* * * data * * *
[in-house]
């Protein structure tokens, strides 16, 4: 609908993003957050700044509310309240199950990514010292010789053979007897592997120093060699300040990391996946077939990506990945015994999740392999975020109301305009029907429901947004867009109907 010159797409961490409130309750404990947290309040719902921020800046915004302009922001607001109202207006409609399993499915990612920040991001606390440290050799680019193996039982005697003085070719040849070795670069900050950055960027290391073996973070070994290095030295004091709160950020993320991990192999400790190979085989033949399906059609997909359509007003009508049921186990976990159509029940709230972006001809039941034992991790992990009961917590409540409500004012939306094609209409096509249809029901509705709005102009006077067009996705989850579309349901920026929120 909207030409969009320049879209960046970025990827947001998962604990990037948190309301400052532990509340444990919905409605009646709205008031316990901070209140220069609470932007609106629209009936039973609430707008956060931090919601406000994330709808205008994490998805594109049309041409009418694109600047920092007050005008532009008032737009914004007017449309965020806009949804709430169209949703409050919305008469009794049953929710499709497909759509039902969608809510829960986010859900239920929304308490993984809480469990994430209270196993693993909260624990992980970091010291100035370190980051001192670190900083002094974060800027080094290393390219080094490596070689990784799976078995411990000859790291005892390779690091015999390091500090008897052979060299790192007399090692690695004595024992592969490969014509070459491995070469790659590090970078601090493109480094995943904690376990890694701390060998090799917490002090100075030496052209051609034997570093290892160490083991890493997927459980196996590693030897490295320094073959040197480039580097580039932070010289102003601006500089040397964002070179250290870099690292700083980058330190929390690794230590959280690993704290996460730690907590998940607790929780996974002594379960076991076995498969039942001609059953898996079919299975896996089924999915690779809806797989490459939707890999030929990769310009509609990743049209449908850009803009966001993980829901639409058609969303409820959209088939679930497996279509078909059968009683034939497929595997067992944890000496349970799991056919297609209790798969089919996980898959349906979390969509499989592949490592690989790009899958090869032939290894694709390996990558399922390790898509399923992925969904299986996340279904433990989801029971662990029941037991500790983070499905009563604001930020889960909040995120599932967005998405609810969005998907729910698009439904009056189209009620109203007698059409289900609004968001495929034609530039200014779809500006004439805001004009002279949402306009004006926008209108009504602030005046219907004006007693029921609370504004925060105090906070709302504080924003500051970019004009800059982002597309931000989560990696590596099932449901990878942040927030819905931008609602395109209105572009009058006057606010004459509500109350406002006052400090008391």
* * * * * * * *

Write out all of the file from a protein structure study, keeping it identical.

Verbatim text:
[in-house]
């Protein structure tokens, strides 16, 4: 609908993003957050700044509310309240199950990514010292010789053979007897592997120093060699300040990391996946077939990506990945015994999740392999975020109301305009029907429901947004867009109907 010159797409961490409130309750404990947290309040719902921020800046915004302009922001607001109202207006409609399993499915990612920040991001606390440290050799680019193996039982005697003085070719040849070795670069900050950055960027290391073996973070070994290095030295004091709160950020993320991990192999400790190979085989033949399906059609997909359509007003009508049921186990976990159509029940709230972006001809039941034992991790992990009961917590409540409500004012939306094609209409096509249809029901509705709005102009006077067009996705989850579309349901920026929120 909207030409969009320049879209960046970025990827947001998962604990990037948190309301400052532990509340444990919905409605009646709205008031316990901070209140220069609470932007609106629209009936039973609430707008956060931090919601406000994330709808205008994490998805594109049309041409009418694109600047920092007050005008532009008032737009914004007017449309965020806009949804709430169209949703409050919305008469009794049953929710499709497909759509039902969608809510829960986010859900239920929304308490993984809480469990994430209270196993693993909260624990992980970091010291100035370190980051001192670190900083002094974060800027080094290393390219080094490596070689990784799976078995411990000859790291005892390779690091015999390091500090008897052979060299790192007399090692690695004595024992592969490969014509070459491995070469790659590090970078601090493109480094995943904690376990890694701390060998090799917490002090100075030496052209051609034997570093290892160490083991890493997927459980196996590693030897490295320094073959040197480039580097580039932070010289102003601006500089040397964002070179250290870099690292700083980058330190929390690794230590959280690993704290996460730690907590998940607790929780996974002594379960076991076995498969039942001609059953898996079919299975896996089924999915690779809806797989490459939707890999030929990769310009509609990743049209449908850009803009966001993980829901639409058609969303409820959209088939679930497996279509078909059968009683034939497929595997067992944890000496349970799991056919297609209790798969089919996980898959349906979390969509499989592949490592690989790009899958090869032939290894694709390996990558399922390790898509399923992925969904299986996340279904433990989801029971662990029941037991500790983070499905009563604001930020889960909040995120599932967005998405609810969005998907729910698009439904009056189209009620109203007698059409289900609004968001495929034609530039200014779809500006004439805001004009002279949402306009004006926008209108009504602030005046219907004006007693029921609370504004925060105090906070709302504080924003500051970019004009800059982002597309931000989560990696590596099932449901990878942040927030819905931008609602395109209105572009009058006057606010004459509500109350406002006052400090008391």